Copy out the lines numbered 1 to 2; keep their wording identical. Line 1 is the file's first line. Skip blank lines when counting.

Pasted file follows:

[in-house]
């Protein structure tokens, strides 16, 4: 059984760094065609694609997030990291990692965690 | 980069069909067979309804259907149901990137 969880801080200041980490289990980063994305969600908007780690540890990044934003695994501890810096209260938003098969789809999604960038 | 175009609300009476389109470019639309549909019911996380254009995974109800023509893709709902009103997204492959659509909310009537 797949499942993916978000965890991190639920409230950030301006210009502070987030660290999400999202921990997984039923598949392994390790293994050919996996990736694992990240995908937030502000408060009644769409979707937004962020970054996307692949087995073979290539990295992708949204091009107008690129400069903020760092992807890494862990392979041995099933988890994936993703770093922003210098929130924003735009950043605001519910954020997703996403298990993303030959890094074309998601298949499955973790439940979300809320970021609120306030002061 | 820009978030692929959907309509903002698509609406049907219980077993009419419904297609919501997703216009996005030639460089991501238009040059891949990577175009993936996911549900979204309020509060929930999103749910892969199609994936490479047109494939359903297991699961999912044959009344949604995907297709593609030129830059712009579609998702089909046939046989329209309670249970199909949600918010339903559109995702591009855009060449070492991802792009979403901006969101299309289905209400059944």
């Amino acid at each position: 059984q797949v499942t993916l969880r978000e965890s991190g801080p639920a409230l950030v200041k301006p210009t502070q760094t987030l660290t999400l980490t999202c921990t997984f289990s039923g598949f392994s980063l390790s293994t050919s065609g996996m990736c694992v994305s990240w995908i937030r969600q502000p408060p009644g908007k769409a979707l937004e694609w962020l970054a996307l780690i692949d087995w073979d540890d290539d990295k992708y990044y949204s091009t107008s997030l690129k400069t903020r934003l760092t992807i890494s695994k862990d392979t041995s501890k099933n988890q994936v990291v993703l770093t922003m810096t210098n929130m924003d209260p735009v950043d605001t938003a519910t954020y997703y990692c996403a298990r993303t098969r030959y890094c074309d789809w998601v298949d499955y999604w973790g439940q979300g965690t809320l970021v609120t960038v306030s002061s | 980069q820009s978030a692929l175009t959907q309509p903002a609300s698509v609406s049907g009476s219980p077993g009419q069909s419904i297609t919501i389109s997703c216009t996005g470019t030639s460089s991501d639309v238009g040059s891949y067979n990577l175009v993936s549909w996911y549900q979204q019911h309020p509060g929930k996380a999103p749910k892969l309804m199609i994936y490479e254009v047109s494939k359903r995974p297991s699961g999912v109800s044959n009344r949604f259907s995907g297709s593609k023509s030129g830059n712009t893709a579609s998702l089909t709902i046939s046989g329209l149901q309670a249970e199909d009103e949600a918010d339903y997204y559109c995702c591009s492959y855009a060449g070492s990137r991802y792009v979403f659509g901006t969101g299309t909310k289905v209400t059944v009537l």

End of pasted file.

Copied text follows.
[in-house]
């Protein structure tokens, strides 16, 4: 059984760094065609694609997030990291990692965690 | 980069069909067979309804259907149901990137 969880801080200041980490289990980063994305969600908007780690540890990044934003695994501890810096209260938003098969789809999604960038 | 175009609300009476389109470019639309549909019911996380254009995974109800023509893709709902009103997204492959659509909310009537 797949499942993916978000965890991190639920409230950030301006210009502070987030660290999400999202921990997984039923598949392994390790293994050919996996990736694992990240995908937030502000408060009644769409979707937004962020970054996307692949087995073979290539990295992708949204091009107008690129400069903020760092992807890494862990392979041995099933988890994936993703770093922003210098929130924003735009950043605001519910954020997703996403298990993303030959890094074309998601298949499955973790439940979300809320970021609120306030002061 | 820009978030692929959907309509903002698509609406049907219980077993009419419904297609919501997703216009996005030639460089991501238009040059891949990577175009993936996911549900979204309020509060929930999103749910892969199609994936490479047109494939359903297991699961999912044959009344949604995907297709593609030129830059712009579609998702089909046939046989329209309670249970199909949600918010339903559109995702591009855009060449070492991802792009979403901006969101299309289905209400059944």